Friday, December 19, 2008

Letting Your Developers Excel

As every developer knows, it's hard to soar with the eagles when you're surrounded by turkeys.  And by turkeys I don't mean your cow-orkers, but your environment.

As 37signals, and Jeff Atwood describe, a workplace that doesn't trust you, or won't provide necessary equipment won't let you achieve your best.

Now, it's hard to make your bosses extend more trust to you, but you can gain some of the same effects by skunkworking your situation - firewall your development environment from management; extend your estimates a little; frame the dialog with management in your terms - ask what they want as the end result, not how they want it done.

Budgets make technology stuff harder, but use Jeff's numbers to show how quickly your purchases will pay for themselves - show your compile times, the time spent switching workspaces instead of having 2 monitors, and show how the better equipment will help them.

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Wednesday, December 17, 2008


I'm suffering a bad case of burnout.  Work has been a lot of conflicting bug fixes, nearly one hundred arbitrary deadlines, every release getting patch branches, and it's gotten me down.  The work is too simple and too rushed to be satisfying.  The matrix management has all the managers giving me "top priority" tasks, each wanting their own to be really top priority.  Other development teams are trying to obsolete portions of our product.  Customers are pushing their systems past all reasonable limits because our marketing dept did not push back.

In short, I'm sitting in the middle of a big helping of Life Sucks right now.

My hope is that the holidays will get me some much-needed sleep and downtime, and I will start up out of the pit.

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Monday, December 15, 2008

No Comment!

Comments - a contentious subject

Every developer has horror stories of the monster codebase without comments, or worse yet, the one with misleading comments.

And last July I saw this - Jeff Atwood advocating coding without comments.  When I see these sorts of articles, I wonder how many multi-developer. multi-process systems the authors have worked on.  While I agree that it's hard to work on code with bad comments, if the code has seen several developers, the comments may be all that exists to explain why things are being done.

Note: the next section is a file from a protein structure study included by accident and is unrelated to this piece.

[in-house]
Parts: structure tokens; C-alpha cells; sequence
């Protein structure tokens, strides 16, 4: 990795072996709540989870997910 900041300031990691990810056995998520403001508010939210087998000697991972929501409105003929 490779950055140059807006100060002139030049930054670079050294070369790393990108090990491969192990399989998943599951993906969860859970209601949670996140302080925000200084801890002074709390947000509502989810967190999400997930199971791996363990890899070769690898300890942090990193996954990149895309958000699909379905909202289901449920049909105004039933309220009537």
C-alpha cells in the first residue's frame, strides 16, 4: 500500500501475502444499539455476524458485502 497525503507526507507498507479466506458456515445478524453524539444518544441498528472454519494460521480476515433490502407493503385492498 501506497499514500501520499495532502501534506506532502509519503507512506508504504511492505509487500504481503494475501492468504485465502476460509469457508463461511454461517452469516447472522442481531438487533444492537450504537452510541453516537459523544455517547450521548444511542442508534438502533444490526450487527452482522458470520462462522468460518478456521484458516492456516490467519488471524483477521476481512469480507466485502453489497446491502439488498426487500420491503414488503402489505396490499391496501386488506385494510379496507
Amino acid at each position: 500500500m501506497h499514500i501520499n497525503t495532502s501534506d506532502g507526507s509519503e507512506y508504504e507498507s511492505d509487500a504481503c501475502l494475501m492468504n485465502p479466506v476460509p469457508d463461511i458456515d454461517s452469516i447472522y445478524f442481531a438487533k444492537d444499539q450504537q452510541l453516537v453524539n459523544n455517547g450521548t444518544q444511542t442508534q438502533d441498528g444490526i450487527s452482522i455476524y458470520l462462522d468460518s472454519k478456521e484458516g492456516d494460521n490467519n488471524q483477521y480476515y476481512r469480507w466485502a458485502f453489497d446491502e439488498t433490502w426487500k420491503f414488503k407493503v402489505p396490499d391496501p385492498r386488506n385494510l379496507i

Jeff's example is relatively trite - code that implements math functions is almost by definition clear in intent.  If you have a function that implements business logic for a niche industry that will not have a clear meaning to a new developer, or a seasoned one that has been away from the code.  And that's the reason comments are necessary - no matter how good the other documentation may be, the developers will be in the code first, so that's where you need to have the most info useful to programmers.

So when you are coding, add comments that explain the logic behind the code.  Most of it might be doable with correctly-named function names, and variables, but some things are not so easily explained and need a paragraph or two to get that across.

Not this:

a++; // increment a

But this:

a++;  // the hardware uses 1-based numbering

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Sunday, December 14, 2008

Passion - Do You Have It? And For What?

 When you have passion for your work, it hardly seems like work - you want to solve the problems in front of you.  You get a kick from constructing the solution in code.

The dark side of passion is that it often get used as a club to convince you to work long hours under bad conditions because doing otherwise is "unprofessional" - if you are professional, you are supposed to love the work.

Bull.  You are professional if you hate being made to ship unfinished product just because someone in Sales needed a bigger bonus this quarter, so they pulled in a deadline.  You hate working overtime to fix bugs that made it to the field because of those rushed releases.

Over on Creating Passionate Users (apparently defunct) is a post about this topic, and although it is written more for game developers, it rings true.  Passion should not be getting you to do things you don't like; it should be getting you to do things you love. 

So look around at your job, and see if you can find the passionate developers - and you will find they are not the ones who don't care about working overtime, just to be seen as "team players" - they're the ones who prefer to make their code better so that they rarely need to work overtime.

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